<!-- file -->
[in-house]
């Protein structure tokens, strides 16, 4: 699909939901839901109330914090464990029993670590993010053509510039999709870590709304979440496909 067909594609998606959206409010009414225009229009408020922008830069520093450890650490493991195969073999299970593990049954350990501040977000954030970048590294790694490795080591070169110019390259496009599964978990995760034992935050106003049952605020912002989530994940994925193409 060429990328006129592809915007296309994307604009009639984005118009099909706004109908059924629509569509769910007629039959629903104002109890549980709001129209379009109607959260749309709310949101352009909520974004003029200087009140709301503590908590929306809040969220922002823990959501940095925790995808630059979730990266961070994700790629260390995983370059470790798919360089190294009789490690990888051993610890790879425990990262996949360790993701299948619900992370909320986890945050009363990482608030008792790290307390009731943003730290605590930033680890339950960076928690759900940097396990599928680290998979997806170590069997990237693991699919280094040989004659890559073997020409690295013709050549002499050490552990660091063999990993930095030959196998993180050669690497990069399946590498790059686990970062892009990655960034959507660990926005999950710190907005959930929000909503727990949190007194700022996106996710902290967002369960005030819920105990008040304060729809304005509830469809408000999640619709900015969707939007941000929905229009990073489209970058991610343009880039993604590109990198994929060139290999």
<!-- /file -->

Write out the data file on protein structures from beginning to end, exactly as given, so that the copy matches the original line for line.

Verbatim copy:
[in-house]
């Protein structure tokens, strides 16, 4: 699909939901839901109330914090464990029993670590993010053509510039999709870590709304979440496909 067909594609998606959206409010009414225009229009408020922008830069520093450890650490493991195969073999299970593990049954350990501040977000954030970048590294790694490795080591070169110019390259496009599964978990995760034992935050106003049952605020912002989530994940994925193409 060429990328006129592809915007296309994307604009009639984005118009099909706004109908059924629509569509769910007629039959629903104002109890549980709001129209379009109607959260749309709310949101352009909520974004003029200087009140709301503590908590929306809040969220922002823990959501940095925790995808630059979730990266961070994700790629260390995983370059470790798919360089190294009789490690990888051993610890790879425990990262996949360790993701299948619900992370909320986890945050009363990482608030008792790290307390009731943003730290605590930033680890339950960076928690759900940097396990599928680290998979997806170590069997990237693991699919280094040989004659890559073997020409690295013709050549002499050490552990660091063999990993930095030959196998993180050669690497990069399946590498790059686990970062892009990655960034959507660990926005999950710190907005959930929000909503727990949190007194700022996106996710902290967002369960005030819920105990008040304060729809304005509830469809408000999640619709900015969707939007941000929905229009990073489209970058991610343009880039993604590109990198994929060139290999």